How to Look After Your Skin

Whether you have a three-step or nine-step skincare routine, there’s one thing everyone can do to improve their skin: apply products in the correct order. Regardless of your skin concerns, start with a clean, toned base, then apply concentrated, active products, and lock in moisture—and, of course, SPF during the day. The steps to a proper skincare routine are as follows:

Clean your face.

Rinse your face with water every morning and night, then rub a tiny amount of gentle cleanser between your clean palms. Face wash should be gently massaged all over your face. Rinse your hands and massage your face with water until the cleanser and filth have been removed. Using a soft towel, gently pat your face dry. If you use makeup at night, you may need to cleanse twice. Cleanse your face with cleaning oil or micellar water first. To make makeup removal easier and avoid rubbing your eyes, try keeping dedicated eye-makeup removers on for a few minutes. After that, scrub your entire face gently.

Toner is applied.

Apply toner after cleaning your face and before doing anything else. Using your palms or a cotton pad, gently swipe a few drops of toner onto your face. Only apply your exfoliating toner at night if it contains chemicals like glycolic acid to exfoliate dead skin cells. Using hydrating formulations twice a day is recommended. Exfoliating toner with retinoids or other exfoliants should not be used at the same time.

Use the serum.

Antioxidant serums, such as a brightening vitamin C serum, are especially beneficial in the morning because they protect your skin from the free radicals that you’ll encounter throughout the day. Use a hyaluronic acid-based moisturizing serum at night to prevent your skin from drying out, especially if you’re using anti-aging or acne treatments that might irritate and dry your skin. Exfoliants like alpha-hydroxy acids (AHA) and lactic acid can be found in serums. Always remember, whatever method you use: Water-based serums should be applied before moisturizer, whereas oil-based serums should be applied after.

Use an eye cream.

You can use conventional moisturizer on your under-eye area, but if you want to use a specific eye cream, you should layer it underneath moisturizer because eye creams are often thinner than face moisturizers. To reduce puffiness in the morning, use an eye cream with a metal roller-ball applicator and keep it in the freezer. When you use a moisturizing eye moisturizer at night, it might induce fluid retention, making your eyes puffy in the morning.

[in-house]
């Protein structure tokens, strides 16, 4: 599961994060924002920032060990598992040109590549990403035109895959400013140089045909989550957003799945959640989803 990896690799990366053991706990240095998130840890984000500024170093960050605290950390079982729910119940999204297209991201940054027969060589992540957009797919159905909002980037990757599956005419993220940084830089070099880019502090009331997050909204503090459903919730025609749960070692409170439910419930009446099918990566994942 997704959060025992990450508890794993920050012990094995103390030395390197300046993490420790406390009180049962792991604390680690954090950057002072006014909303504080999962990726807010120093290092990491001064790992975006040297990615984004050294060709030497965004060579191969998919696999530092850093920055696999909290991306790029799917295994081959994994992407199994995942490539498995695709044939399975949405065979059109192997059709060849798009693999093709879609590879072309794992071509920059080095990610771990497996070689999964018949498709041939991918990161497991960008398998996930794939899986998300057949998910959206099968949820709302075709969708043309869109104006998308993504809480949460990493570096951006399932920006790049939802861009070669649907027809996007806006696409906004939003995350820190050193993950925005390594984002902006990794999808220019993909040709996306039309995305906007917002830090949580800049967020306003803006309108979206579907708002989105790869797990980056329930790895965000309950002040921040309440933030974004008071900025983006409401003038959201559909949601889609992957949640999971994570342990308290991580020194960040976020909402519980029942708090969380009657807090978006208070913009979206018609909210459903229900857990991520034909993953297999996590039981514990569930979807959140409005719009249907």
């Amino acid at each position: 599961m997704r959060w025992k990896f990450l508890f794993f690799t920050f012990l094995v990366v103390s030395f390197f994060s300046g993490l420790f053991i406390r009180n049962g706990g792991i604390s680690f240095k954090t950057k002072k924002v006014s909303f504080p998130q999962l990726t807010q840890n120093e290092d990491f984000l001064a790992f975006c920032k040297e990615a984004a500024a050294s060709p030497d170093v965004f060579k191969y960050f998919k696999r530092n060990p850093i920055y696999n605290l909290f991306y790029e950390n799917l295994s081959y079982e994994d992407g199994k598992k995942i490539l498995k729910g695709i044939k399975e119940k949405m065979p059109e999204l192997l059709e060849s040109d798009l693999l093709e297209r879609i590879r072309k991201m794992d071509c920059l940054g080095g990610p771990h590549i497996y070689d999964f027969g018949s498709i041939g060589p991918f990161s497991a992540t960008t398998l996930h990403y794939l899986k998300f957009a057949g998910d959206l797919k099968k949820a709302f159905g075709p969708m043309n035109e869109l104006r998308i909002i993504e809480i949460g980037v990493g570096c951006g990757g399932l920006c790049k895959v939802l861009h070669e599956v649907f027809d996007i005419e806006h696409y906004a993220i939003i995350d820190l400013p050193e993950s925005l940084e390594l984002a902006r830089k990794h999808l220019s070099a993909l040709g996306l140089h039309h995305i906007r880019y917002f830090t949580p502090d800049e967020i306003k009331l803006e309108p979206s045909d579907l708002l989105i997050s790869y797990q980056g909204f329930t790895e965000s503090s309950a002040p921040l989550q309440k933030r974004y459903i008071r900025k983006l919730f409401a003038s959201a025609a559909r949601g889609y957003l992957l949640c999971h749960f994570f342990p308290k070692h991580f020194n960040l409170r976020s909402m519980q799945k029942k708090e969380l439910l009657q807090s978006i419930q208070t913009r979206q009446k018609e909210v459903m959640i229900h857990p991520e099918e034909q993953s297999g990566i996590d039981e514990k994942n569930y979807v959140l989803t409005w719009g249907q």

Apply a spot treatment.

When your body is in repair mode, it’s a good idea to utilize acne spot treatments at night. Layering acne-fighting chemicals such as benzoyl peroxide or salicylic acids with retinol might irritate the skin. Make sure you’re doing everything you can to keep your skin calm and hydrated.


Moisturizer moisturizes the skin while also locking in the other layers of makeup. For the morning, look for a light lotion with an SPF of 30 or higher. You can use a heavier night cream in the evening. Those with dry skin should apply a lotion every morning and night.

Use retinoid.

By accelerating skin-cell turnover, retinoid (vitamin A derivatives like retinol) can diminish dark spots, breakouts, and fine wrinkles, but they can also irritate sensitive skin. If you use retinoid, keep in mind that they degrade in the sun, so only use them at night. They also make your skin more sun-sensitive, so wearing sunscreen is essential.

Apply some facial oil.

If you use a facial oil, apply it after you’ve applied your other skin-care products because nothing else will penetrate the oil.

Use sunscreen.

Although it is the final step, practically every dermatologist will tell you that sun protection is the most crucial aspect of any skin-care routine. Skin cancer and indications of aging can be avoided by protecting your skin from UV radiation. Even if your moisturizer contains SPF, you should still use sunscreen. Allow 20 minutes for chemical sunscreens to become effective before going outside. Look for a sunscreen with a broad-spectrum SPF, which means it protects against both UVA and UVB light.

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